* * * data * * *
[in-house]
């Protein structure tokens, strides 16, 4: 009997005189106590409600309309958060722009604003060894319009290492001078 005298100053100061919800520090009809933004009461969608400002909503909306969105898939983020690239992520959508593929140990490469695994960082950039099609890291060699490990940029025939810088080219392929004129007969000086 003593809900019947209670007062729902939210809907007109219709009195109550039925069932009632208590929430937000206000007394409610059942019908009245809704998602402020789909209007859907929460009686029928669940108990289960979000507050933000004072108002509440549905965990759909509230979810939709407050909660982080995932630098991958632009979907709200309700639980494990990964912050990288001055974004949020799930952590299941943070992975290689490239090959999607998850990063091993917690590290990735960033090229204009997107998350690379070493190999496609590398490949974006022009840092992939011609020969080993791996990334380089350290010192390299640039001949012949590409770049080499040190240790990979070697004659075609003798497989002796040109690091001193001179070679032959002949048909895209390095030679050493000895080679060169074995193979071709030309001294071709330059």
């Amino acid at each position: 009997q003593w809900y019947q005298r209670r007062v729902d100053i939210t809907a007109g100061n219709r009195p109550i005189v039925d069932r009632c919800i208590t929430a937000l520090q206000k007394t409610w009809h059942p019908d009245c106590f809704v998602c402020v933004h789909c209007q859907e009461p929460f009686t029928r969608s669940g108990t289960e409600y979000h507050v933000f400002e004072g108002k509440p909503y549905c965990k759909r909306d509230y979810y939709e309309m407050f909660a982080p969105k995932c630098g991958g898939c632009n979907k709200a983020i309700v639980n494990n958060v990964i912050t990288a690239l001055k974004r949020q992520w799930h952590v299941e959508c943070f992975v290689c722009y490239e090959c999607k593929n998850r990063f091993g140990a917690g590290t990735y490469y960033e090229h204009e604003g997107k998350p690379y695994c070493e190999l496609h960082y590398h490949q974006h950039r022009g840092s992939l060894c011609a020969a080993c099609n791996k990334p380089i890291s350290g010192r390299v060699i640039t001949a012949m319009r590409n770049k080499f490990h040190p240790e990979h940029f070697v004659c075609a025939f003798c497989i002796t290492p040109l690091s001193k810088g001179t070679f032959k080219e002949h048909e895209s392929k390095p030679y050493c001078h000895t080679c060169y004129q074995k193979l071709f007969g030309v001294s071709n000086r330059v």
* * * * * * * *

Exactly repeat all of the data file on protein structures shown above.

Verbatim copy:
[in-house]
């Protein structure tokens, strides 16, 4: 009997005189106590409600309309958060722009604003060894319009290492001078 005298100053100061919800520090009809933004009461969608400002909503909306969105898939983020690239992520959508593929140990490469695994960082950039099609890291060699490990940029025939810088080219392929004129007969000086 003593809900019947209670007062729902939210809907007109219709009195109550039925069932009632208590929430937000206000007394409610059942019908009245809704998602402020789909209007859907929460009686029928669940108990289960979000507050933000004072108002509440549905965990759909509230979810939709407050909660982080995932630098991958632009979907709200309700639980494990990964912050990288001055974004949020799930952590299941943070992975290689490239090959999607998850990063091993917690590290990735960033090229204009997107998350690379070493190999496609590398490949974006022009840092992939011609020969080993791996990334380089350290010192390299640039001949012949590409770049080499040190240790990979070697004659075609003798497989002796040109690091001193001179070679032959002949048909895209390095030679050493000895080679060169074995193979071709030309001294071709330059």
């Amino acid at each position: 009997q003593w809900y019947q005298r209670r007062v729902d100053i939210t809907a007109g100061n219709r009195p109550i005189v039925d069932r009632c919800i208590t929430a937000l520090q206000k007394t409610w009809h059942p019908d009245c106590f809704v998602c402020v933004h789909c209007q859907e009461p929460f009686t029928r969608s669940g108990t289960e409600y979000h507050v933000f400002e004072g108002k509440p909503y549905c965990k759909r909306d509230y979810y939709e309309m407050f909660a982080p969105k995932c630098g991958g898939c632009n979907k709200a983020i309700v639980n494990n958060v990964i912050t990288a690239l001055k974004r949020q992520w799930h952590v299941e959508c943070f992975v290689c722009y490239e090959c999607k593929n998850r990063f091993g140990a917690g590290t990735y490469y960033e090229h204009e604003g997107k998350p690379y695994c070493e190999l496609h960082y590398h490949q974006h950039r022009g840092s992939l060894c011609a020969a080993c099609n791996k990334p380089i890291s350290g010192r390299v060699i640039t001949a012949m319009r590409n770049k080499f490990h040190p240790e990979h940029f070697v004659c075609a025939f003798c497989i002796t290492p040109l690091s001193k810088g001179t070679f032959k080219e002949h048909e895209s392929k390095p030679y050493c001078h000895t080679c060169y004129q074995k193979l071709f007969g030309v001294s071709n000086r330059v």